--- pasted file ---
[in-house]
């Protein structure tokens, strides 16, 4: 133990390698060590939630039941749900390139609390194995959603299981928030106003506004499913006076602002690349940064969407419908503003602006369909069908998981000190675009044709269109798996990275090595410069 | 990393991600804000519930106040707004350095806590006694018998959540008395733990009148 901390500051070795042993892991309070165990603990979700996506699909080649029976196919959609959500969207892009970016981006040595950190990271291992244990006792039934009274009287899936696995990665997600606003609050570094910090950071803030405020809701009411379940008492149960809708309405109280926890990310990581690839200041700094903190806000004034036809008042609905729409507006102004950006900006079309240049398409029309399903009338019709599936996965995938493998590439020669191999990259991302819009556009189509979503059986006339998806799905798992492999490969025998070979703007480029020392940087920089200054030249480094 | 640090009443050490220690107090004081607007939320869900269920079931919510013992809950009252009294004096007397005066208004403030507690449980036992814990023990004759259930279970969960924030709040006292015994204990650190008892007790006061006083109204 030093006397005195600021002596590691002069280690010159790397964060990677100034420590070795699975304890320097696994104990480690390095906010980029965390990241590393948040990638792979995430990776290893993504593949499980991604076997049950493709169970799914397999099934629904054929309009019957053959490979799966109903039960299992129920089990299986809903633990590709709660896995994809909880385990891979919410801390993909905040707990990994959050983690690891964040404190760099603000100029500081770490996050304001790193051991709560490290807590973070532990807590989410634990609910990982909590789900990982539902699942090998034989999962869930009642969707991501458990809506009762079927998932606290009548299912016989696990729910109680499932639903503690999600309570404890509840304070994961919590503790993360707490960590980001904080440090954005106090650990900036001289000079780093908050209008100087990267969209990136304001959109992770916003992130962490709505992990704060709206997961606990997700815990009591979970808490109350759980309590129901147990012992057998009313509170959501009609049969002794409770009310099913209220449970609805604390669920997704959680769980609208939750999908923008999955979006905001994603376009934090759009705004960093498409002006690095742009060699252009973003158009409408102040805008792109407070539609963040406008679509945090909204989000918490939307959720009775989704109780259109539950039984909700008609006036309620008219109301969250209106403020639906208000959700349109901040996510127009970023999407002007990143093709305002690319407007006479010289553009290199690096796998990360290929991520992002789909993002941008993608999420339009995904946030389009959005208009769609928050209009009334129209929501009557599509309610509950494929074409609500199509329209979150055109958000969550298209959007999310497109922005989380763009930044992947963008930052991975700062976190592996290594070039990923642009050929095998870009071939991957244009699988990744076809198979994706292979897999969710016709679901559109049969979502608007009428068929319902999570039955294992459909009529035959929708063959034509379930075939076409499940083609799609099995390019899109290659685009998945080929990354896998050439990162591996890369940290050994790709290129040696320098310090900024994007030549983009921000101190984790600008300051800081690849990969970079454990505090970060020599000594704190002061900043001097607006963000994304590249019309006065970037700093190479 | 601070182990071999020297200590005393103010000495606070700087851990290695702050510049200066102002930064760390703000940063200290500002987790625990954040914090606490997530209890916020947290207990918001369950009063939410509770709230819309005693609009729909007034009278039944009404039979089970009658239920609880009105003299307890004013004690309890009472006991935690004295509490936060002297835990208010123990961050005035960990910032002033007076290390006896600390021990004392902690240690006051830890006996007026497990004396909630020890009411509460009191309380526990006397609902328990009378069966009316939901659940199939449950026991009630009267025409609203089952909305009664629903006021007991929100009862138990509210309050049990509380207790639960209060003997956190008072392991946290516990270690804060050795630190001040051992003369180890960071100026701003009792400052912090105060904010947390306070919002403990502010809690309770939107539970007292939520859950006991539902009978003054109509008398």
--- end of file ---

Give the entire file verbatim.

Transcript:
[in-house]
């Protein structure tokens, strides 16, 4: 133990390698060590939630039941749900390139609390194995959603299981928030106003506004499913006076602002690349940064969407419908503003602006369909069908998981000190675009044709269109798996990275090595410069 | 990393991600804000519930106040707004350095806590006694018998959540008395733990009148 901390500051070795042993892991309070165990603990979700996506699909080649029976196919959609959500969207892009970016981006040595950190990271291992244990006792039934009274009287899936696995990665997600606003609050570094910090950071803030405020809701009411379940008492149960809708309405109280926890990310990581690839200041700094903190806000004034036809008042609905729409507006102004950006900006079309240049398409029309399903009338019709599936996965995938493998590439020669191999990259991302819009556009189509979503059986006339998806799905798992492999490969025998070979703007480029020392940087920089200054030249480094 | 640090009443050490220690107090004081607007939320869900269920079931919510013992809950009252009294004096007397005066208004403030507690449980036992814990023990004759259930279970969960924030709040006292015994204990650190008892007790006061006083109204 030093006397005195600021002596590691002069280690010159790397964060990677100034420590070795699975304890320097696994104990480690390095906010980029965390990241590393948040990638792979995430990776290893993504593949499980991604076997049950493709169970799914397999099934629904054929309009019957053959490979799966109903039960299992129920089990299986809903633990590709709660896995994809909880385990891979919410801390993909905040707990990994959050983690690891964040404190760099603000100029500081770490996050304001790193051991709560490290807590973070532990807590989410634990609910990982909590789900990982539902699942090998034989999962869930009642969707991501458990809506009762079927998932606290009548299912016989696990729910109680499932639903503690999600309570404890509840304070994961919590503790993360707490960590980001904080440090954005106090650990900036001289000079780093908050209008100087990267969209990136304001959109992770916003992130962490709505992990704060709206997961606990997700815990009591979970808490109350759980309590129901147990012992057998009313509170959501009609049969002794409770009310099913209220449970609805604390669920997704959680769980609208939750999908923008999955979006905001994603376009934090759009705004960093498409002006690095742009060699252009973003158009409408102040805008792109407070539609963040406008679509945090909204989000918490939307959720009775989704109780259109539950039984909700008609006036309620008219109301969250209106403020639906208000959700349109901040996510127009970023999407002007990143093709305002690319407007006479010289553009290199690096796998990360290929991520992002789909993002941008993608999420339009995904946030389009959005208009769609928050209009009334129209929501009557599509309610509950494929074409609500199509329209979150055109958000969550298209959007999310497109922005989380763009930044992947963008930052991975700062976190592996290594070039990923642009050929095998870009071939991957244009699988990744076809198979994706292979897999969710016709679901559109049969979502608007009428068929319902999570039955294992459909009529035959929708063959034509379930075939076409499940083609799609099995390019899109290659685009998945080929990354896998050439990162591996890369940290050994790709290129040696320098310090900024994007030549983009921000101190984790600008300051800081690849990969970079454990505090970060020599000594704190002061900043001097607006963000994304590249019309006065970037700093190479 | 601070182990071999020297200590005393103010000495606070700087851990290695702050510049200066102002930064760390703000940063200290500002987790625990954040914090606490997530209890916020947290207990918001369950009063939410509770709230819309005693609009729909007034009278039944009404039979089970009658239920609880009105003299307890004013004690309890009472006991935690004295509490936060002297835990208010123990961050005035960990910032002033007076290390006896600390021990004392902690240690006051830890006996007026497990004396909630020890009411509460009191309380526990006397609902328990009378069966009316939901659940199939449950026991009630009267025409609203089952909305009664629903006021007991929100009862138990509210309050049990509380207790639960209060003997956190008072392991946290516990270690804060050795630190001040051992003369180890960071100026701003009792400052912090105060904010947390306070919002403990502010809690309770939107539970007292939520859950006991539902009978003054109509008398």